Son who killed former BBC presenter Winton Cooper gets hospital order

Former BBC presenter Winton Cooper
Image caption Winton Cooper was a presenter on the BBC Sheffield radio station in the 1980s

A man who admitted killing his ex-BBC presenter father with a hammer has been given an interim hospital order.

Joseph Cooper violently beat his father Winton, 64, on 15 April last year at the Dorset cottage they shared.

The 24-year-old had admitted manslaughter through diminished responsibility at an earlier hearing.

He was given a 12-week hospital order so a psychiatric assessment could be carried out before he is sentenced on 4 January.

At a previous hearing, Winchester Crown Court heard that Joseph Cooper broke a hammer handle in half as he inflicted appalling injuries on his father.

'Acting strangely'

He denied murder but his guilty manslaughter plea was accepted by the prosecution after reports found he was mentally ill.

Former BBC Radio Sheffield presenter Winton Cooper was found by police at his cottage in Marnhull, near Sturminster Newton, on the 22nd anniversary of the Hillsborough disaster, which he had reported on in 1989.

Winton Cooper moved to Dorset after his retirement to look after his elderly father and eventually his son came to stay.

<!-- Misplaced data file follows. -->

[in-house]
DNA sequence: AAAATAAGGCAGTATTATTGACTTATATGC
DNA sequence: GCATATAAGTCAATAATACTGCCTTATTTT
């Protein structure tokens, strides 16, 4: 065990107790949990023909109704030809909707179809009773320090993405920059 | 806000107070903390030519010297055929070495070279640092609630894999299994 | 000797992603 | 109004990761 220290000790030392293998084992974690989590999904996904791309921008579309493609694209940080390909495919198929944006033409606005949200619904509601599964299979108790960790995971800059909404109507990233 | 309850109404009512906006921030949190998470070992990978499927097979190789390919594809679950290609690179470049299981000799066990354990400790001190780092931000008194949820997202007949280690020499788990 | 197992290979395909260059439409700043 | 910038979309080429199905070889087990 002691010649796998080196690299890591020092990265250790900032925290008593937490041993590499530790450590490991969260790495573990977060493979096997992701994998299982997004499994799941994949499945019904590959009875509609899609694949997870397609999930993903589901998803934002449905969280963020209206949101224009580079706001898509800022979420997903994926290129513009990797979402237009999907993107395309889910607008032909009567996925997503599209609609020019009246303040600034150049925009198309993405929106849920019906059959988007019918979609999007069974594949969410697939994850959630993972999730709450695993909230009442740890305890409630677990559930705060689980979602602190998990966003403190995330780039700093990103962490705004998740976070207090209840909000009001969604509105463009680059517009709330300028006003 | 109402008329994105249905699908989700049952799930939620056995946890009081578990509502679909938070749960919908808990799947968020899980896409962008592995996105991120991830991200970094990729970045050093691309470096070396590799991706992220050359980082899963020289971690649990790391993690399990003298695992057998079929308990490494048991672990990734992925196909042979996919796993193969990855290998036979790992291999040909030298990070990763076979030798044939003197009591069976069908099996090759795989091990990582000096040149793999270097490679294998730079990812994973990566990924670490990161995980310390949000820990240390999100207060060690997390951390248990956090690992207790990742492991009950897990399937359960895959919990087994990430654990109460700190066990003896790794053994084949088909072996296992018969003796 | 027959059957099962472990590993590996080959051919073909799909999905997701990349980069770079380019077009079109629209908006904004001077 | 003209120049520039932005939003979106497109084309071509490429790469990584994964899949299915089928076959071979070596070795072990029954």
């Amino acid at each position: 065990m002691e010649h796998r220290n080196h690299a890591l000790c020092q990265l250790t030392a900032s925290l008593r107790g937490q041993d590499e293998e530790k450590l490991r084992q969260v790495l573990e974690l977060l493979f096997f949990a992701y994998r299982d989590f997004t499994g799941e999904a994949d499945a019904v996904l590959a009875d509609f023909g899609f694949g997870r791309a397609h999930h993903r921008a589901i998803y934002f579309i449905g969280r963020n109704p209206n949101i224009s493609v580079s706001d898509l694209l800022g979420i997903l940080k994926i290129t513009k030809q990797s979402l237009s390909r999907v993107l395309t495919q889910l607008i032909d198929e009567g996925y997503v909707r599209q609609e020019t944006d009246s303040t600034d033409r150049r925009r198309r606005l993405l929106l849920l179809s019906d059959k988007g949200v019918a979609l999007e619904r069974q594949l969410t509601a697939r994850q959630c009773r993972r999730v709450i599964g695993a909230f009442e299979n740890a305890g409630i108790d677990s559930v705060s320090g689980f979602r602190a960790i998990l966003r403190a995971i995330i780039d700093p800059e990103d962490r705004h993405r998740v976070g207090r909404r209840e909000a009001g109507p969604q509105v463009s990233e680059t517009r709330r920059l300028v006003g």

The pair lived a "peaceable existence" in the village, but Joseph Cooper attacked his father in December 2009 with a bar and pleaded guilty to actual bodily harm.

Image caption Winton Cooper's body was found at a home in Marnhull, Dorset, which he shared with his son

Winton Cooper had barricaded himself into his bedroom on that occasion after his son "lost it".

Joseph Cooper launched the fatal attack on his father on the landing of their home just hours after his father told neighbours his son "was acting strangely".

After the killing, Joseph Cooper phoned his brothers and mother Gail to say he had killed his father.

He said he acted in self-defence after his father attacked him with knives because he had made a noise, but forensic examination of the scene showed this did not "hold water", the court heard.

Two psychiatric reports found Joseph Cooper suffered from such an abnormality of mind it had impaired his responsibility for his actions.

Judge Guy Boney told him a long-term hospital order could be imposed when he is sentenced in January.

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